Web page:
I recently heard two different people talking about “pre-deciding.” I’m hearing sermons, reading research, and listening to general conversation about the power of pre-decision on self-regulation and achieving goals.
I love learning about things like this, so of course, I start reading the social science published on pre-deciding. I learn today about how pre-decisions (simply deciding in advance what you will do in a certain situation) reduces the need to rely on willpower when achieving goals. For example, if someone wants to overcome procrastination or overeating, the research shows that pre-deciding the time you will work or what you will eat before temptation hits will help you self-regulate.
One research article I read says it like this: “[People] can reduce willpower by spreading out the decision making. Implementation intentions is a psychological strategy employing pre-decisions to reduce spikes in cognitive load. In the case of procrastination, the procrastinator would make the decision of when and what work to do beforehand. When the time comes to act, the pre-made decision requires less cognition.”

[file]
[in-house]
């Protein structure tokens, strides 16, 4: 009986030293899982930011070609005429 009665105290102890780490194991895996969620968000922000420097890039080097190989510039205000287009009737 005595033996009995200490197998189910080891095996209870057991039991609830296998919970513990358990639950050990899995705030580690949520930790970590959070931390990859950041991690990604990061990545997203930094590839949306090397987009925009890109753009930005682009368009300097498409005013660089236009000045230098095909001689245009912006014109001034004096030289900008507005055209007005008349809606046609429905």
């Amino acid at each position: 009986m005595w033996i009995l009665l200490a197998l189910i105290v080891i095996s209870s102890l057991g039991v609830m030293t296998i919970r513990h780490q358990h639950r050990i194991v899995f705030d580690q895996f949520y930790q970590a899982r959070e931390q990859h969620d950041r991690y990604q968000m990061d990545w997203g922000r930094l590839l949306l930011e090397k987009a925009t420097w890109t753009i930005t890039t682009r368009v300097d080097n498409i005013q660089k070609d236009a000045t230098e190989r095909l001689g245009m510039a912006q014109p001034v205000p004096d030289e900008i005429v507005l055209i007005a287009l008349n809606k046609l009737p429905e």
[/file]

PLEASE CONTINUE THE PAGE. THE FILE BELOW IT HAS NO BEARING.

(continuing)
You might have heard the term decision fatigue instead of “cognitive load.” In each case, it’s too hard for the brain to keep weighing options of what to do, especially if your emotions work against you. So if you pre-decide things, you help yourself achieve your goals and “self-regulate.”
I love it. Highly self-regulated people, like elite athletes, do this well. They work out even if they don’t want to because it’s pre-decided. People who achieve their weight-loss goals often do so because of a series of pre-decisions. They meal-plan, pack a lunch for work, and stock their fridge with pre-decided healthy snacks.
I love the idea of running most of the day in a pre-decided way when it comes to behaviors you want to improve. Pre-decide when to write your novel, when to exercise, when to tidy the kitchen. Pre-decide what you’ll eat, what you’ll buy, or whatever it is that relates to some kind of goal. Apparently, pre-decision works.
I tried this last night when out with friends at a dinner spot with loads of options. I decided beforehand on the perfect salad that would help me feel good and get my veggies in, but when I arrived, others were debating about pizza or sub sandwiches. I called out and laughed, “I pre-decided! There’s no going back! The decision has been made!” We all laughed about my current obsession with pre-deciding, but in that moment, it worked.
It was a great salad!